These cats are medium to large sized but have a longer, leaner look than many other breeds. Their long legs were built for running and jumping. Chausies are very intelligent and athletic. They are described by their owners as being constantly in motion when interacting with them. They are also known to develop deep bonds with their people.

 

3. Sokoke

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According to The Animal Planet, the Sokoke breed is one of the rarest in the world. It’s wild cat ancestors originate from the Arabuke-Sokoke rainforest in Kenya.

The head of the Sokoke looks small relative to its body. The top of the head (between the ears) is almost flat. Its chin is strong and well-defined, the eyes are almond and usually amber colored. The ears are long which help give the breed its characteristic “alert” expression.

Due to its wild cat ancestory, the Sokoke is muscular, yet elegant. Its hind legs are longer than its front legs, which gives it a unique gait as compared to other domestic cats. The tail of the Sokoke is long and tapered, with wide dark rings.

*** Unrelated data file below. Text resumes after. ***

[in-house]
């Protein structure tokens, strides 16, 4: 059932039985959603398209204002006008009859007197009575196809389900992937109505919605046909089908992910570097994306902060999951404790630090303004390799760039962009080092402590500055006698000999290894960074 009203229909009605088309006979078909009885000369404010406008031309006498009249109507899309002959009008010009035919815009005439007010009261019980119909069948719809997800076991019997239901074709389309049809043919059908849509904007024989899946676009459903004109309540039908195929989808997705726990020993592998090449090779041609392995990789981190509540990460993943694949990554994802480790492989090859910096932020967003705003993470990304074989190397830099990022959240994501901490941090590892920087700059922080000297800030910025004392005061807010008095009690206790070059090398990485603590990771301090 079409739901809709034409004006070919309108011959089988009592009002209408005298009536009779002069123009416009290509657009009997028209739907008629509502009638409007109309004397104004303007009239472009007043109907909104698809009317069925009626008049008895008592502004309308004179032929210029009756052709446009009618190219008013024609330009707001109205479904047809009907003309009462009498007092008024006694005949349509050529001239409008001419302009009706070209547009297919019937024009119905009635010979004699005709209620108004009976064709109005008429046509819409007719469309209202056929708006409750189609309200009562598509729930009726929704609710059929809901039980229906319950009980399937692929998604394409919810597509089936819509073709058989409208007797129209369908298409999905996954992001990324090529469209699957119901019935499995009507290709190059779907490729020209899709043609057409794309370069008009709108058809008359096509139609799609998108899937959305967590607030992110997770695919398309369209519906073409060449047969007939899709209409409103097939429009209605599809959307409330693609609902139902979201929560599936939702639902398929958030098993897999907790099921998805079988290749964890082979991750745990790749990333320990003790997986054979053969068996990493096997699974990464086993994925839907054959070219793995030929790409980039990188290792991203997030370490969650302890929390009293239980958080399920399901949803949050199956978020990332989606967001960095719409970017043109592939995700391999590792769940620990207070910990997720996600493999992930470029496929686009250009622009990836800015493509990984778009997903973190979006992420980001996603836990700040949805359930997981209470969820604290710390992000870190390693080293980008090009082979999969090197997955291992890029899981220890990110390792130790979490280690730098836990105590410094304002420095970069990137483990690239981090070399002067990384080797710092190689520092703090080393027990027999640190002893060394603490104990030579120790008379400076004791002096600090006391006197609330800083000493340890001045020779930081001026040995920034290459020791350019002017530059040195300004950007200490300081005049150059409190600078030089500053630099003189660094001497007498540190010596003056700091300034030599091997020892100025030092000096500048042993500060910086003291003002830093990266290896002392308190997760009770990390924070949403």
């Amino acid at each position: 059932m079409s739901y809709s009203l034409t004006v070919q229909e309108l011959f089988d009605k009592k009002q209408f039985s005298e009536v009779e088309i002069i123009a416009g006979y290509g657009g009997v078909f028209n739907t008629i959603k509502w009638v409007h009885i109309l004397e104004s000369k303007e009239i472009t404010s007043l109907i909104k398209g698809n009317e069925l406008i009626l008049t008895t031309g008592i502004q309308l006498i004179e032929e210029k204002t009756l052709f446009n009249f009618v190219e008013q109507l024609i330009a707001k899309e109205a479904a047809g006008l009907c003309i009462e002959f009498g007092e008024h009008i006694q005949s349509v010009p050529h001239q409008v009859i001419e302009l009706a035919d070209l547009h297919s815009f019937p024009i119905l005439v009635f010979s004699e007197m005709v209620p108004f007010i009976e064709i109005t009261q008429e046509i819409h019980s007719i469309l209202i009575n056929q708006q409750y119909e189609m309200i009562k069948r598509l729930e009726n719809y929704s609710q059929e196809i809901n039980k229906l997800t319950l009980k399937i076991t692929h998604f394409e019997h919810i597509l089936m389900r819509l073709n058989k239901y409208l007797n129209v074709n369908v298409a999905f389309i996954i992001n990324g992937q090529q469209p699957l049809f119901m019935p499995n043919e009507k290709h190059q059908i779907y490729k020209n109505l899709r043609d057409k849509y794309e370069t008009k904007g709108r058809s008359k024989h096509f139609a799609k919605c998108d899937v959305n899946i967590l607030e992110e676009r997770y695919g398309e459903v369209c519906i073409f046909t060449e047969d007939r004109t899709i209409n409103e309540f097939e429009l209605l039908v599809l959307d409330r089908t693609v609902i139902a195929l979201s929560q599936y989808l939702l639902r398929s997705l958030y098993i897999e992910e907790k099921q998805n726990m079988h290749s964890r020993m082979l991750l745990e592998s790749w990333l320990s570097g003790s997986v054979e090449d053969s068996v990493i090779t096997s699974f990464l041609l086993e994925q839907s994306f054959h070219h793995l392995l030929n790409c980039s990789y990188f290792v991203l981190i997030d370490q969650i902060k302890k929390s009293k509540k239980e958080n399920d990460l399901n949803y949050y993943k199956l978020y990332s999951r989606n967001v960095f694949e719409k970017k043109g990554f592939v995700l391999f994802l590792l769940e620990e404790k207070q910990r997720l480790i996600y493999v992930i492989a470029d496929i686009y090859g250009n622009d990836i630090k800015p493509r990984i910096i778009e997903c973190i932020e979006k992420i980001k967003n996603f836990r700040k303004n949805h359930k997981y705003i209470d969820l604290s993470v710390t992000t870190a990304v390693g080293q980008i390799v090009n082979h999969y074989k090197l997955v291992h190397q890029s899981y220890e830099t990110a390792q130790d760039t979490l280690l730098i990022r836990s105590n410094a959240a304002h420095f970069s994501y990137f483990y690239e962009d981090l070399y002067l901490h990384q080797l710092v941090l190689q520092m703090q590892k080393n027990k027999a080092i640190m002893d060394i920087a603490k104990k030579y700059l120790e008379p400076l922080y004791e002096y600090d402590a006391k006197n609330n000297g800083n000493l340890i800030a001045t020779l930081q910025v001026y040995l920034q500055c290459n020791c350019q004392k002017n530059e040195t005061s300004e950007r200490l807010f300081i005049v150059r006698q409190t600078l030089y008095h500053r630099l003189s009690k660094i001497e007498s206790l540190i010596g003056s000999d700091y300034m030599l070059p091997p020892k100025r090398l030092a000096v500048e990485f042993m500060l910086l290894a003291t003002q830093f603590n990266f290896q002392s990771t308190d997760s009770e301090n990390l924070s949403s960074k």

This breed is another that’s usually quite active and probably more suited to living in a larger home as opposed to a small apartment. They are known for being vocal with their people, much like Siamese cats and other “talkative” breeds.

 

4. Dragon Li

The Dragon Li is a domestic cat breed that originates from the subspecies of Chinese wildcat, felis silvestris bieti. It is also known as the “Mau Li Hua,” the “Li Hua Mao,” and the “Mao Li.”

It has a strong, powerful, thick body, and muscular legs. The Dragon Li has a diamond-shaped head and large, luminous eyes in green or yellow. It’s medium sized ears are rounded with their characteristic tipping at the ends. Its brown, mackerel tabby fur is ticked and its belly has light leopard spots.

They are a slow maturing breed and may not reach full size until 3 years of age.

The Dragon Li is an independent cat and not as demanding as say, Burmese or Abyssinians. Although they are considered one of the earliest cat breeds, they were not recognized in the show ring until 2003.